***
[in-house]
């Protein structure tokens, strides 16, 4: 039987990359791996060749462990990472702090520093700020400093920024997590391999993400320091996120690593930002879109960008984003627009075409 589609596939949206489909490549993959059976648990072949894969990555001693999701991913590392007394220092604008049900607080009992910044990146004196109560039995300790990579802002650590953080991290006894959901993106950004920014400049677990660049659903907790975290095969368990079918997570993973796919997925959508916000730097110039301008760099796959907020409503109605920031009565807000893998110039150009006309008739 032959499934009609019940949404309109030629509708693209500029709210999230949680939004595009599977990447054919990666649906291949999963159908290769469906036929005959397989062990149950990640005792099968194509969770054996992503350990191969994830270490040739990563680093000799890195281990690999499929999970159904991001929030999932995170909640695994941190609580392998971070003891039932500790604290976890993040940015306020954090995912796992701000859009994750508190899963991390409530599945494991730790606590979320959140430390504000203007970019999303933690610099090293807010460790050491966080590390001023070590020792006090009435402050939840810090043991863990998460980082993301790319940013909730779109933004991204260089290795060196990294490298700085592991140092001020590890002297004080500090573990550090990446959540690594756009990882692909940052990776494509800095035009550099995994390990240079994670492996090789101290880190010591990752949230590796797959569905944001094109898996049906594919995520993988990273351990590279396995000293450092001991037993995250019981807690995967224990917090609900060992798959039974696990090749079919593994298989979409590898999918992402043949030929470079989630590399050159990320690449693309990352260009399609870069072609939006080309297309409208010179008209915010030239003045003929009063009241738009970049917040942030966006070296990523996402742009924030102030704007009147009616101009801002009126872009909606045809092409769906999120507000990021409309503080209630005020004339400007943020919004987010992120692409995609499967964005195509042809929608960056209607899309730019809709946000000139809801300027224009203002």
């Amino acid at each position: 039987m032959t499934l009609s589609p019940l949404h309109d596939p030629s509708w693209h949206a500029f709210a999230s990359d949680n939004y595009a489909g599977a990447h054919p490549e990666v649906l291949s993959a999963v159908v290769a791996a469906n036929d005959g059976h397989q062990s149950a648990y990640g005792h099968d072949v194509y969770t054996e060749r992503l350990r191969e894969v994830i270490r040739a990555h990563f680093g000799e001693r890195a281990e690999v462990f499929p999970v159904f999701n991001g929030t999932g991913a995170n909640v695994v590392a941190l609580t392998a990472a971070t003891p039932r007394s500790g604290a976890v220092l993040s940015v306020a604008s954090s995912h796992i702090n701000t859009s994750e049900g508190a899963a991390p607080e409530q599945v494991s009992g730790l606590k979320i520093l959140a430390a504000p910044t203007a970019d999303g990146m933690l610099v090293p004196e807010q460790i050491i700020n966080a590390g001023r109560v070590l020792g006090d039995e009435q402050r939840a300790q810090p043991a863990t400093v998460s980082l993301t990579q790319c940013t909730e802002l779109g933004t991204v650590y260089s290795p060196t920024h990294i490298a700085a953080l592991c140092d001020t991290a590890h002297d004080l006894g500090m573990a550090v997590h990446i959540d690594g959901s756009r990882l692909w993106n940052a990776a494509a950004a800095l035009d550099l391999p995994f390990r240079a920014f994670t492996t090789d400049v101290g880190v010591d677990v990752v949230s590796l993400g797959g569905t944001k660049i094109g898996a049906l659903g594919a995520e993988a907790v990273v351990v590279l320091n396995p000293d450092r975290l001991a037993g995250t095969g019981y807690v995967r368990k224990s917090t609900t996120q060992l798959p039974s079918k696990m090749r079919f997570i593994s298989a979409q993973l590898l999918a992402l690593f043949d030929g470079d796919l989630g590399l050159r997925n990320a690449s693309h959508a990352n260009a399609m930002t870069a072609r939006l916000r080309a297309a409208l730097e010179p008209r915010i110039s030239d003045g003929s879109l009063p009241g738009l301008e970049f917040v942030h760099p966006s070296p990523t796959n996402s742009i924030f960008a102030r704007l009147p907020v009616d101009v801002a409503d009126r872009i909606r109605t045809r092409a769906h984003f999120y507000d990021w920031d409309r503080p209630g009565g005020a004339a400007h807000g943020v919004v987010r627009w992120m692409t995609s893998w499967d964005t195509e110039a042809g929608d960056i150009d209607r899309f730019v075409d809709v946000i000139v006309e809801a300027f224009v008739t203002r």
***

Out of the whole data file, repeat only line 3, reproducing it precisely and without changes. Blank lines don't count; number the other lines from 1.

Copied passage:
């Amino acid at each position: 039987m032959t499934l009609s589609p019940l949404h309109d596939p030629s509708w693209h949206a500029f709210a999230s990359d949680n939004y595009a489909g599977a990447h054919p490549e990666v649906l291949s993959a999963v159908v290769a791996a469906n036929d005959g059976h397989q062990s149950a648990y990640g005792h099968d072949v194509y969770t054996e060749r992503l350990r191969e894969v994830i270490r040739a990555h990563f680093g000799e001693r890195a281990e690999v462990f499929p999970v159904f999701n991001g929030t999932g991913a995170n909640v695994v590392a941190l609580t392998a990472a971070t003891p039932r007394s500790g604290a976890v220092l993040s940015v306020a604008s954090s995912h796992i702090n701000t859009s994750e049900g508190a899963a991390p607080e409530q599945v494991s009992g730790l606590k979320i520093l959140a430390a504000p910044t203007a970019d999303g990146m933690l610099v090293p004196e807010q460790i050491i700020n966080a590390g001023r109560v070590l020792g006090d039995e009435q402050r939840a300790q810090p043991a863990t400093v998460s980082l993301t990579q790319c940013t909730e802002l779109g933004t991204v650590y260089s290795p060196t920024h990294i490298a700085a953080l592991c140092d001020t991290a590890h002297d004080l006894g500090m573990a550090v997590h990446i959540d690594g959901s756009r990882l692909w993106n940052a990776a494509a950004a800095l035009d550099l391999p995994f390990r240079a920014f994670t492996t090789d400049v101290g880190v010591d677990v990752v949230s590796l993400g797959g569905t944001k660049i094109g898996a049906l659903g594919a995520e993988a907790v990273v351990v590279l320091n396995p000293d450092r975290l001991a037993g995250t095969g019981y807690v995967r368990k224990s917090t609900t996120q060992l798959p039974s079918k696990m090749r079919f997570i593994s298989a979409q993973l590898l999918a992402l690593f043949d030929g470079d796919l989630g590399l050159r997925n990320a690449s693309h959508a990352n260009a399609m930002t870069a072609r939006l916000r080309a297309a409208l730097e010179p008209r915010i110039s030239d003045g003929s879109l009063p009241g738009l301008e970049f917040v942030h760099p966006s070296p990523t796959n996402s742009i924030f960008a102030r704007l009147p907020v009616d101009v801002a409503d009126r872009i909606r109605t045809r092409a769906h984003f999120y507000d990021w920031d409309r503080p209630g009565g005020a004339a400007h807000g943020v919004v987010r627009w992120m692409t995609s893998w499967d964005t195509e110039a042809g929608d960056i150009d209607r899309f730019v075409d809709v946000i000139v006309e809801a300027f224009v008739t203002r």